Alas, Volume 7, Season 7 of SEVEN DAYS IN CARRINGTON is chugging into the station and we're all getting off. Putting the soul into the triumphant finish, one of the endearing B Group characters won't be stepping onto the platform. I know, it's sad, hard, cruel, and necessary. It's life. I never said it would last forever. Although I suspect many of my friends would beg to differ.
So much to say and do, with so little time. Have I really worn out my welcome in CARRINGTON? But there is a silver lining in every quarantine, as my soul hunkers down for the business of wrapping things up.
Primed by the recent absorption of (2-3 hrs. daily) GREY's ANATOMY, my November binge underscores a delicate balancing act of how a good story becomes a great TV series. In the legitimacy of 'writing off' a decent character, we create compassion, suspense, and thwack it with a blunt ending. Happens all the time on TV, although less frequently in literary fiction. In Downton Abbey, remember how we cried over Matthew? Since fiction is larger than life, our near and dear like Real Life Friends will understand who gets it. And why. If my characters were real, they would know (like Grey's suggests) where we as believers are bound when the story ends.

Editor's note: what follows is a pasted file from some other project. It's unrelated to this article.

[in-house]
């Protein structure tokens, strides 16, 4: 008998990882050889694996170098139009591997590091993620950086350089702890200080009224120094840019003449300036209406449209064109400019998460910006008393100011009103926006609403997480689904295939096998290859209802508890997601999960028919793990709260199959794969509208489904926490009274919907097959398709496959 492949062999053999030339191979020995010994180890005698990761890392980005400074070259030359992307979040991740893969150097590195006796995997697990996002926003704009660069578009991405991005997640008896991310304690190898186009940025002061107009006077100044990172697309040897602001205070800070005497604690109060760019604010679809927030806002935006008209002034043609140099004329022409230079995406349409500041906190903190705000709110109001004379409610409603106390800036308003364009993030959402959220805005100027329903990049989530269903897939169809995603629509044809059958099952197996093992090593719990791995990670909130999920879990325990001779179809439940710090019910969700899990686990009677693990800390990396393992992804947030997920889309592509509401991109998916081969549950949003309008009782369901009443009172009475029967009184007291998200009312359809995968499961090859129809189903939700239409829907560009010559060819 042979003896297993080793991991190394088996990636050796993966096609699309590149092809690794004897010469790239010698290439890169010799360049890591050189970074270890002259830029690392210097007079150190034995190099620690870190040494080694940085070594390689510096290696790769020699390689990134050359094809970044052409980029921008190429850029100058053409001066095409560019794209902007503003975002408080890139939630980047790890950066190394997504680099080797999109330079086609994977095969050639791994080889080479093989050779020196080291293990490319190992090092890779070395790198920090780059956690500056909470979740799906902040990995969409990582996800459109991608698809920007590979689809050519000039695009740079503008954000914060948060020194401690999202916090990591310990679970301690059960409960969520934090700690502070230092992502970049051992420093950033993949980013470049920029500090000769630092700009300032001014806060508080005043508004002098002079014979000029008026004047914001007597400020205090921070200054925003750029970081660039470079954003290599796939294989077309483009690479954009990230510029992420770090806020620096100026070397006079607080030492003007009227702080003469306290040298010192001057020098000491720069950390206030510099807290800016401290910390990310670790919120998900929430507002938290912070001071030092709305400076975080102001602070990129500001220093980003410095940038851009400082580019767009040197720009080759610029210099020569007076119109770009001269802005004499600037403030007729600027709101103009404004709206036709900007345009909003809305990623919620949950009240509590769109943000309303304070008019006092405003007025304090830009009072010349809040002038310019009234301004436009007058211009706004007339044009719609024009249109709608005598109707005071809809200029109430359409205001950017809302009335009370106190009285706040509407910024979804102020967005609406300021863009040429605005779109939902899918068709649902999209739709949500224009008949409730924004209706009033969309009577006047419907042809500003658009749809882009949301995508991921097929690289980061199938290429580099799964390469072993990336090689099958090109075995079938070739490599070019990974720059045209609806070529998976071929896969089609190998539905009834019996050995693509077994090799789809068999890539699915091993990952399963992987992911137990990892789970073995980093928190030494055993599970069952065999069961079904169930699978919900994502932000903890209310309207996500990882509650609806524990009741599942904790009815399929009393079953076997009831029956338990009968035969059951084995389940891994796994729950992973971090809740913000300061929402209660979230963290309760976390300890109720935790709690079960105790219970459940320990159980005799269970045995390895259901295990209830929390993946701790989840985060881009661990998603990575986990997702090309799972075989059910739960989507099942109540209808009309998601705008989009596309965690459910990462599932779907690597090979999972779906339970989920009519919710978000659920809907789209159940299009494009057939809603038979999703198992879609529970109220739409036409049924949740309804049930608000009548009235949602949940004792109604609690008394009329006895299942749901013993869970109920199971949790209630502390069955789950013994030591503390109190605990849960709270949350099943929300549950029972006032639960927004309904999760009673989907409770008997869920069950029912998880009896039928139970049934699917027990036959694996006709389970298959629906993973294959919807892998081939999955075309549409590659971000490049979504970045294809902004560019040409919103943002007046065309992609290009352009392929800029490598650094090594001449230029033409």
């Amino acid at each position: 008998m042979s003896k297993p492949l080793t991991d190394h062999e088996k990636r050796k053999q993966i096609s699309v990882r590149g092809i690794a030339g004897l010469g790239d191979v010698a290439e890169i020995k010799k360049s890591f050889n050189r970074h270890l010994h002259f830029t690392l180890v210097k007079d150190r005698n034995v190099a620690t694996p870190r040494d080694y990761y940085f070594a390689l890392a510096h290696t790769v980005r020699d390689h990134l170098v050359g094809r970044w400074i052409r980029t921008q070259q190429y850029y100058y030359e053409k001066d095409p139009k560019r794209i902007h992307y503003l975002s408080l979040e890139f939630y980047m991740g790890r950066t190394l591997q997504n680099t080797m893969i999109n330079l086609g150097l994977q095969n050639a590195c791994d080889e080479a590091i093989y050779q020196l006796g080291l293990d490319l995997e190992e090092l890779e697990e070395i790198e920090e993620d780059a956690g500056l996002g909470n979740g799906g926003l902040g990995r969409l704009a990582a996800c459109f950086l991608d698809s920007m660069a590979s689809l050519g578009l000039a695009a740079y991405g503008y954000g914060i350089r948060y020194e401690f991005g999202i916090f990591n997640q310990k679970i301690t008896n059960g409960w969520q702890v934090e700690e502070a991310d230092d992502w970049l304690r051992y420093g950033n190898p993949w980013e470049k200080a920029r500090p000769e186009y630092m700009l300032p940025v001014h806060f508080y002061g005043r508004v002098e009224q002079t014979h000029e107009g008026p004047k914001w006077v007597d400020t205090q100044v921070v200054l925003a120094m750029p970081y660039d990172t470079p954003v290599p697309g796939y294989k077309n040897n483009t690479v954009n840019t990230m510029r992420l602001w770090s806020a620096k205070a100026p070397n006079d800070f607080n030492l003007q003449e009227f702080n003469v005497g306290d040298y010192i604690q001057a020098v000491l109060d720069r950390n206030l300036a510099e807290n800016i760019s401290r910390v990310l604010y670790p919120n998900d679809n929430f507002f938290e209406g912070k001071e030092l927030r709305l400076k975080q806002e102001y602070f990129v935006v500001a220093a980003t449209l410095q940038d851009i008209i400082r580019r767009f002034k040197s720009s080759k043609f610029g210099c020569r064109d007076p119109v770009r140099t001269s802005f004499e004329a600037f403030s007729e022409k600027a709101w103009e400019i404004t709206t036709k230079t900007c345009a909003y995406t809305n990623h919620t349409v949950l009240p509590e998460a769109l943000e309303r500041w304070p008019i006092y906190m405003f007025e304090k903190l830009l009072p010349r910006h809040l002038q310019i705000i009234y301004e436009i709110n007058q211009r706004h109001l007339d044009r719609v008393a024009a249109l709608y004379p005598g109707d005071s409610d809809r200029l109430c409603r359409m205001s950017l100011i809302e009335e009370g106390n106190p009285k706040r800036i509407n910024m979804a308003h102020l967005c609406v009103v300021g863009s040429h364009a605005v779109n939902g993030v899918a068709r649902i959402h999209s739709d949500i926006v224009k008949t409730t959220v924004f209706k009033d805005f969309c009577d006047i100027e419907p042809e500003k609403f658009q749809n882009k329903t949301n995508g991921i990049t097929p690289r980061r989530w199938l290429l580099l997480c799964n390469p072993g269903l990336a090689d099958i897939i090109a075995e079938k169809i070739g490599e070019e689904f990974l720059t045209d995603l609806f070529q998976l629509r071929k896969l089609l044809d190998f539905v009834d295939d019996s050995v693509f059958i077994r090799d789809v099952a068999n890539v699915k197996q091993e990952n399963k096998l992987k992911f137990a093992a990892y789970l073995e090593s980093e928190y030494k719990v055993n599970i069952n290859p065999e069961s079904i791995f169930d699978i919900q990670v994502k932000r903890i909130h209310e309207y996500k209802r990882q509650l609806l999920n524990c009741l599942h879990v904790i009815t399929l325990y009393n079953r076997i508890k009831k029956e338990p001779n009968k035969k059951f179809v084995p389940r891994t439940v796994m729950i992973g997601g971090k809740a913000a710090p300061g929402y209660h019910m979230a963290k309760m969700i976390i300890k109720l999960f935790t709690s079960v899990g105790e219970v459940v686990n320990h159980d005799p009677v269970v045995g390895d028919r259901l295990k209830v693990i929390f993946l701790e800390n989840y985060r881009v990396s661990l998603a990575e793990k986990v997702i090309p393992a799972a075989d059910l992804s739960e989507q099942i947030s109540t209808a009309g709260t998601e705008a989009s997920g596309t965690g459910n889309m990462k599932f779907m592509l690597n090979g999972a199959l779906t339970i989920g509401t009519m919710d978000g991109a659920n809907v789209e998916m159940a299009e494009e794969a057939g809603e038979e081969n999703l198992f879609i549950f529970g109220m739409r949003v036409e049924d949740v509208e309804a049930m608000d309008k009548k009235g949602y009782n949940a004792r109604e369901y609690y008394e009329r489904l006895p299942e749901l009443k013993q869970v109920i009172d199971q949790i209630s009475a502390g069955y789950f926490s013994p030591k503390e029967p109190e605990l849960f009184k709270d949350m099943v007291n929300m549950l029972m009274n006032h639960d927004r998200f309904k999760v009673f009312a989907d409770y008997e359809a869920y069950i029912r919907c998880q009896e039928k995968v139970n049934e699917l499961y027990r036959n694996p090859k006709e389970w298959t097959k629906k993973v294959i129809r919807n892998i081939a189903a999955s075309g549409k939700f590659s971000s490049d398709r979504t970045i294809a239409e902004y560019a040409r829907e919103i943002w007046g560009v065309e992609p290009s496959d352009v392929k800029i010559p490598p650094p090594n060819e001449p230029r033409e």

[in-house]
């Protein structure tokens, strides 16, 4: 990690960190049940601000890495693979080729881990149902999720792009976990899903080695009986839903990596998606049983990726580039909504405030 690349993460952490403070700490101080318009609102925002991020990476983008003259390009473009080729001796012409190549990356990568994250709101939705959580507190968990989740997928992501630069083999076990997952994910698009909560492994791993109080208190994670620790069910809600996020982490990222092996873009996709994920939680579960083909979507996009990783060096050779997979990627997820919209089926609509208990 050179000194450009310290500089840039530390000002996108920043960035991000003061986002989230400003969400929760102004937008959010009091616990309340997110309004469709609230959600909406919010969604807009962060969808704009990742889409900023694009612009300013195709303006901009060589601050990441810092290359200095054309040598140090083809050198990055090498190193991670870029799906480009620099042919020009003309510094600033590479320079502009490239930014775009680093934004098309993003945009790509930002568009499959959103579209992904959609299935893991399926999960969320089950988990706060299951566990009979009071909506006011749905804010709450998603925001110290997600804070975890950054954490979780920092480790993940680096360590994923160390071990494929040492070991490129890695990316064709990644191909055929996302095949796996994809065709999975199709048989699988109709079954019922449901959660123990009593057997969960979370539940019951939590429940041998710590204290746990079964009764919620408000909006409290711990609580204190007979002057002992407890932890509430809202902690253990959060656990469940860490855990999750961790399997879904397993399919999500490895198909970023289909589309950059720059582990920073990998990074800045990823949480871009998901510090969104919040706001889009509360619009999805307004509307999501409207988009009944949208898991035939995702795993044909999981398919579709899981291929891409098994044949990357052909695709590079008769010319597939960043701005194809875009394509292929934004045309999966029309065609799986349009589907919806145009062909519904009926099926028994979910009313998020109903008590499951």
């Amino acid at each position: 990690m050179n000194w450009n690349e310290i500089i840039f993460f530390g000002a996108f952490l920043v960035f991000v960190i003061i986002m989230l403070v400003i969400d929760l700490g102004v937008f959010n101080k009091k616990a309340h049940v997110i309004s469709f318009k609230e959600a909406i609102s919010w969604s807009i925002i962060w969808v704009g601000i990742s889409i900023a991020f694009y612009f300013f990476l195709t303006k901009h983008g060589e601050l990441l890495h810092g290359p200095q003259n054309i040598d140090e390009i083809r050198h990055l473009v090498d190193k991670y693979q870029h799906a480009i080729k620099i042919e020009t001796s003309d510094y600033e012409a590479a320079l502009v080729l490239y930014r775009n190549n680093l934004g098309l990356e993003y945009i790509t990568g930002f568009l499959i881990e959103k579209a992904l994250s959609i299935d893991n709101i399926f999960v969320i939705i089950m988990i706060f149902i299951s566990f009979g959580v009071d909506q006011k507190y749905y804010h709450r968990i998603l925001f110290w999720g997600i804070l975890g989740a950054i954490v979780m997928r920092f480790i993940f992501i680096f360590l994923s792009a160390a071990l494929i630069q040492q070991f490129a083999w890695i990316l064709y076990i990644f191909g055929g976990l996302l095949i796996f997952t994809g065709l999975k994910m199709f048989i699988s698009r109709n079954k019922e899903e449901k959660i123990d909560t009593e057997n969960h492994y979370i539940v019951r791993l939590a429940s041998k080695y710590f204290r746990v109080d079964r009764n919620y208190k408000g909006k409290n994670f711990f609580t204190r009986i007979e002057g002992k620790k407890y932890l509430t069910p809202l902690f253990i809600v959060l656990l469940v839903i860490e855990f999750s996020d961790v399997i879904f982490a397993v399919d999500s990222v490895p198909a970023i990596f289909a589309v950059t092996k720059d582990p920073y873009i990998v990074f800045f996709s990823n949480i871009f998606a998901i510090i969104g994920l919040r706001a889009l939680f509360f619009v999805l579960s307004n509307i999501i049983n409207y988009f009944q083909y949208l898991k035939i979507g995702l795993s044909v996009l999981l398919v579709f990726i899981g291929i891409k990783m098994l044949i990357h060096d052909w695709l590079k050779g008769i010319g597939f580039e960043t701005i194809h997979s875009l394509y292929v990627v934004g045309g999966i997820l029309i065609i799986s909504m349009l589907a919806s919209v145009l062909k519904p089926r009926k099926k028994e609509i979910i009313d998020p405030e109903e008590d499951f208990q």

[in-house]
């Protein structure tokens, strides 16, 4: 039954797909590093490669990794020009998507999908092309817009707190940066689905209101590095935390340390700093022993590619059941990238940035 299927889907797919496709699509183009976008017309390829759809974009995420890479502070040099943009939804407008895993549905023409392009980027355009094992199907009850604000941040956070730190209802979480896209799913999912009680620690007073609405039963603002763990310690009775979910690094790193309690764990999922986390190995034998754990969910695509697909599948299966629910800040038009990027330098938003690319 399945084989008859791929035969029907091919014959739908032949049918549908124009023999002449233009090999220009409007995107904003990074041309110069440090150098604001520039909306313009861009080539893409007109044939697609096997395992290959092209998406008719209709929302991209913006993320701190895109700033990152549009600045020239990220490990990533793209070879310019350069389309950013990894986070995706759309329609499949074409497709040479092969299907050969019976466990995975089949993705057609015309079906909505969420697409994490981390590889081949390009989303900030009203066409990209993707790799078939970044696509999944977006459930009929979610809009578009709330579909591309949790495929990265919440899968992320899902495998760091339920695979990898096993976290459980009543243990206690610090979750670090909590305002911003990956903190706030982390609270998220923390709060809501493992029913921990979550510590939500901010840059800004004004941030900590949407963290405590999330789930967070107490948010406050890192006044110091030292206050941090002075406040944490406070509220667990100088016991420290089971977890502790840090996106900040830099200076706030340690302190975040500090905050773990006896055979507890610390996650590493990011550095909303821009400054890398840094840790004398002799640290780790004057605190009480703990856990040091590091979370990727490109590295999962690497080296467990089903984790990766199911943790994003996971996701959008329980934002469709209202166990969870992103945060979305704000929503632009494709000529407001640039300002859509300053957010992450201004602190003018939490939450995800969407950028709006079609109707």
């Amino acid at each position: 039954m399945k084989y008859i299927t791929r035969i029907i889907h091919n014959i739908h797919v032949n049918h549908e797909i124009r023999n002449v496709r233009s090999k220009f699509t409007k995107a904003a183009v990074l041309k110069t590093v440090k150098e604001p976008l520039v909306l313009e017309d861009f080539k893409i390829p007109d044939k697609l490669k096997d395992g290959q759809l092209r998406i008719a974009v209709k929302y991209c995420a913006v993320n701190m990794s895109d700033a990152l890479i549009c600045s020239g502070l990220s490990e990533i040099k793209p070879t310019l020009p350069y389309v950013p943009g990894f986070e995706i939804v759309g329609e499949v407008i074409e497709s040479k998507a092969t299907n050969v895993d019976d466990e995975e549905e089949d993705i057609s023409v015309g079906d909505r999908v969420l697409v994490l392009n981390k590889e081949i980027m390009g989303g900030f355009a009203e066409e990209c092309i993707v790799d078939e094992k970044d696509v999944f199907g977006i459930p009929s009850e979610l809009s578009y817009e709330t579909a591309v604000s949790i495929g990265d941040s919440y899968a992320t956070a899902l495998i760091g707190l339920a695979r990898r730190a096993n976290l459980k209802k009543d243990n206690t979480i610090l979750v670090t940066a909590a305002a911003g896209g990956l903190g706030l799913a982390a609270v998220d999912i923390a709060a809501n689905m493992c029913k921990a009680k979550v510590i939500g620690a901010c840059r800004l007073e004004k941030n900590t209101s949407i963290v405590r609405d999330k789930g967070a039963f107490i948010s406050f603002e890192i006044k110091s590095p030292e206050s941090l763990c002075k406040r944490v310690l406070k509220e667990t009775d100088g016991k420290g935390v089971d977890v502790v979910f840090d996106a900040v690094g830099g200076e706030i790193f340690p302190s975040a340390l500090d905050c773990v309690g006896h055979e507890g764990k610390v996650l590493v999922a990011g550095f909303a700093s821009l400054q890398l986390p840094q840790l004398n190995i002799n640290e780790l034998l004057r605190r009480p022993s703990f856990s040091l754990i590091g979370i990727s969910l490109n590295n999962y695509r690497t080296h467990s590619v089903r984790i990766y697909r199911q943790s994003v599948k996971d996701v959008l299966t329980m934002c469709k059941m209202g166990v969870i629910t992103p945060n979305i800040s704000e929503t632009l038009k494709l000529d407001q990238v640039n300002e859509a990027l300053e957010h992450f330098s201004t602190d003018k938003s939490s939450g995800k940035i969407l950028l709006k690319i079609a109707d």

Will it be Anne, Lacey, Katja, Lise, or Kate? What about Jon? He's been so faithful all these years, and he still goes to the bank every day! The guy defies resilience, although I am picking up on some signals that he and Lacey are at an impasse...Nevertheless, we shall all have to wait to find out, 'what happens next.' (That's a question posed by one of my dear readers, Kathy Meservey, and it was all her fault that I wrote Volume 2. And 3, 4,5,6 and finally, thank God, #7.
Almost fully recovered from the Election of 2020, with a stocked pantry, enough T.P. to last us 'til 2023, and unlimited NETFLIX to spur the creative juice, my "home for the holidays" has officially begun.
Photos courtesy of Microsoft.